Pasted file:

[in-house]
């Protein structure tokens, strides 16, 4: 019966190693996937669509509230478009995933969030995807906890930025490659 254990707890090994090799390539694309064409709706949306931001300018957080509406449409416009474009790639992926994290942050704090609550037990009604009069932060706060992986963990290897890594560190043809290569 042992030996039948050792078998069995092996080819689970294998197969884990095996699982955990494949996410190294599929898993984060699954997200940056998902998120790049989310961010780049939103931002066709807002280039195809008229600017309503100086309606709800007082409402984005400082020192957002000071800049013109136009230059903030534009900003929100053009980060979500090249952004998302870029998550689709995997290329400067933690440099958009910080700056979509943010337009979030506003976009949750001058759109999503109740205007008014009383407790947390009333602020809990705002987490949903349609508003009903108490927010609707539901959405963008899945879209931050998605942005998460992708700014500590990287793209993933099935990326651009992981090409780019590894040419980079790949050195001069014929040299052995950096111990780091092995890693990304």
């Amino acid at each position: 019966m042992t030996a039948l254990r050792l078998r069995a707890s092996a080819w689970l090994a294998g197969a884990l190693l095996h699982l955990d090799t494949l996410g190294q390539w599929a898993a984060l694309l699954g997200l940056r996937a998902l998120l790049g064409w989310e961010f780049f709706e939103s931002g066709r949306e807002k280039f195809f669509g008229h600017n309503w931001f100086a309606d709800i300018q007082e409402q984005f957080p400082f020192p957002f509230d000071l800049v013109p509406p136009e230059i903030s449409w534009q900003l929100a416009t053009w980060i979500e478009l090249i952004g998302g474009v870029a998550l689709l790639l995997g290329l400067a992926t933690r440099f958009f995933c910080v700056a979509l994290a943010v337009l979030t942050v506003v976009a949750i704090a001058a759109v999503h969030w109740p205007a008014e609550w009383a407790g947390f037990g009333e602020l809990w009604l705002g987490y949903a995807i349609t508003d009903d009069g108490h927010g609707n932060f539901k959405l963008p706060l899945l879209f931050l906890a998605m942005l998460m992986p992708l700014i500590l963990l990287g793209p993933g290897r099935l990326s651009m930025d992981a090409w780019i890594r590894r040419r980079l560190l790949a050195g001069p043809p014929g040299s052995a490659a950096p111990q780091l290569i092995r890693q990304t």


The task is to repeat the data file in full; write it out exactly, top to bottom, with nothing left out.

[in-house]
């Protein structure tokens, strides 16, 4: 019966190693996937669509509230478009995933969030995807906890930025490659 254990707890090994090799390539694309064409709706949306931001300018957080509406449409416009474009790639992926994290942050704090609550037990009604009069932060706060992986963990290897890594560190043809290569 042992030996039948050792078998069995092996080819689970294998197969884990095996699982955990494949996410190294599929898993984060699954997200940056998902998120790049989310961010780049939103931002066709807002280039195809008229600017309503100086309606709800007082409402984005400082020192957002000071800049013109136009230059903030534009900003929100053009980060979500090249952004998302870029998550689709995997290329400067933690440099958009910080700056979509943010337009979030506003976009949750001058759109999503109740205007008014009383407790947390009333602020809990705002987490949903349609508003009903108490927010609707539901959405963008899945879209931050998605942005998460992708700014500590990287793209993933099935990326651009992981090409780019590894040419980079790949050195001069014929040299052995950096111990780091092995890693990304």
């Amino acid at each position: 019966m042992t030996a039948l254990r050792l078998r069995a707890s092996a080819w689970l090994a294998g197969a884990l190693l095996h699982l955990d090799t494949l996410g190294q390539w599929a898993a984060l694309l699954g997200l940056r996937a998902l998120l790049g064409w989310e961010f780049f709706e939103s931002g066709r949306e807002k280039f195809f669509g008229h600017n309503w931001f100086a309606d709800i300018q007082e409402q984005f957080p400082f020192p957002f509230d000071l800049v013109p509406p136009e230059i903030s449409w534009q900003l929100a416009t053009w980060i979500e478009l090249i952004g998302g474009v870029a998550l689709l790639l995997g290329l400067a992926t933690r440099f958009f995933c910080v700056a979509l994290a943010v337009l979030t942050v506003v976009a949750i704090a001058a759109v999503h969030w109740p205007a008014e609550w009383a407790g947390f037990g009333e602020l809990w009604l705002g987490y949903a995807i349609t508003d009903d009069g108490h927010g609707n932060f539901k959405l963008p706060l899945l879209f931050l906890a998605m942005l998460m992986p992708l700014i500590l963990l990287g793209p993933g290897r099935l990326s651009m930025d992981a090409w780019i890594r590894r040419r980079l560190l790949a050195g001069p043809p014929g040299s052995a490659a950096p111990q780091l290569i092995r890693q990304t």